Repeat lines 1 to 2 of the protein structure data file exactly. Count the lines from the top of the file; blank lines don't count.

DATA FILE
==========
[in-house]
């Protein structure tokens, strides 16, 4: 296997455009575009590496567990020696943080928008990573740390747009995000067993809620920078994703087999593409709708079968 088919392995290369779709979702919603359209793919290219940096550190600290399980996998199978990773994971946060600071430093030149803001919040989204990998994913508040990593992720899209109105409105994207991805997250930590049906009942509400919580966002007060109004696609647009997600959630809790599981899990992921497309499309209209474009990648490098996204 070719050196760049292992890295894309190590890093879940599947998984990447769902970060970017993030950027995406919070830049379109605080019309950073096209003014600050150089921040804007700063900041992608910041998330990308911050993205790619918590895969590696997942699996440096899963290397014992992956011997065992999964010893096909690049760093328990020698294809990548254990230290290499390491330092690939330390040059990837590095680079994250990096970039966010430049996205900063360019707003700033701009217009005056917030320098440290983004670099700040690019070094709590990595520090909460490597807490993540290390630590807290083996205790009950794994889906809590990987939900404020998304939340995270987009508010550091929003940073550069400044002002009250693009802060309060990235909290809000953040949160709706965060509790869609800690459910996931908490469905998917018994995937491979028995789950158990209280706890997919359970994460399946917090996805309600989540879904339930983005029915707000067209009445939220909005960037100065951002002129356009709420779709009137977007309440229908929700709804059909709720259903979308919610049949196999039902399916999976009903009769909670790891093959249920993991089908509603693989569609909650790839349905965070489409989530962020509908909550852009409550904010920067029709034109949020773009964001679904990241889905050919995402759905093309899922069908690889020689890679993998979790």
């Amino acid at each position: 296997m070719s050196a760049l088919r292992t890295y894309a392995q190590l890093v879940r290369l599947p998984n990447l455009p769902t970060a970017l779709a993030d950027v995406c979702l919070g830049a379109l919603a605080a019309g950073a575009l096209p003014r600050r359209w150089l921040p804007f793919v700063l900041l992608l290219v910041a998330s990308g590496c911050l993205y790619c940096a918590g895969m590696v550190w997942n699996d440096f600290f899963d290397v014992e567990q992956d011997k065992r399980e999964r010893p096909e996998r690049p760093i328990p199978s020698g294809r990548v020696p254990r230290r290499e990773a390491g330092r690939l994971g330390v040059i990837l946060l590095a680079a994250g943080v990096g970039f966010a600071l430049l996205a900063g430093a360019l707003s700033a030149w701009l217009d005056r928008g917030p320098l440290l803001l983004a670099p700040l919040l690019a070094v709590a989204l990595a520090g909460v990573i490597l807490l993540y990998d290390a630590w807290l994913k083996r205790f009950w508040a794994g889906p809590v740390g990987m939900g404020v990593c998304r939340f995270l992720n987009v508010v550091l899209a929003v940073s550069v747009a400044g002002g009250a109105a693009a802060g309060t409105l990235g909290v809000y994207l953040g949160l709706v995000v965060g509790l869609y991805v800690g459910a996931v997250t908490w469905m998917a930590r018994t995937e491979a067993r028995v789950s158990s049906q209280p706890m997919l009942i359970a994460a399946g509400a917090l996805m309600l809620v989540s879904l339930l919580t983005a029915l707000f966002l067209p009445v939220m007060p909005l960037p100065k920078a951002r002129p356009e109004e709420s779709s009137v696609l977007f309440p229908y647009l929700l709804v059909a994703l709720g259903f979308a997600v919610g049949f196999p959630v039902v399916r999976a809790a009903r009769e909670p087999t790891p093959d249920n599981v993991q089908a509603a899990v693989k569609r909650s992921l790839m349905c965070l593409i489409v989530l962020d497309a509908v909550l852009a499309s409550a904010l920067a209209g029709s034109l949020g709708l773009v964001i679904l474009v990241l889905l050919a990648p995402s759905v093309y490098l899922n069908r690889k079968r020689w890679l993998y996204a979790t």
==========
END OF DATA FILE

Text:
[in-house]
């Protein structure tokens, strides 16, 4: 296997455009575009590496567990020696943080928008990573740390747009995000067993809620920078994703087999593409709708079968 088919392995290369779709979702919603359209793919290219940096550190600290399980996998199978990773994971946060600071430093030149803001919040989204990998994913508040990593992720899209109105409105994207991805997250930590049906009942509400919580966002007060109004696609647009997600959630809790599981899990992921497309499309209209474009990648490098996204 070719050196760049292992890295894309190590890093879940599947998984990447769902970060970017993030950027995406919070830049379109605080019309950073096209003014600050150089921040804007700063900041992608910041998330990308911050993205790619918590895969590696997942699996440096899963290397014992992956011997065992999964010893096909690049760093328990020698294809990548254990230290290499390491330092690939330390040059990837590095680079994250990096970039966010430049996205900063360019707003700033701009217009005056917030320098440290983004670099700040690019070094709590990595520090909460490597807490993540290390630590807290083996205790009950794994889906809590990987939900404020998304939340995270987009508010550091929003940073550069400044002002009250693009802060309060990235909290809000953040949160709706965060509790869609800690459910996931908490469905998917018994995937491979028995789950158990209280706890997919359970994460399946917090996805309600989540879904339930983005029915707000067209009445939220909005960037100065951002002129356009709420779709009137977007309440229908929700709804059909709720259903979308919610049949196999039902399916999976009903009769909670790891093959249920993991089908509603693989569609909650790839349905965070489409989530962020509908909550852009409550904010920067029709034109949020773009964001679904990241889905050919995402759905093309899922069908690889020689890679993998979790």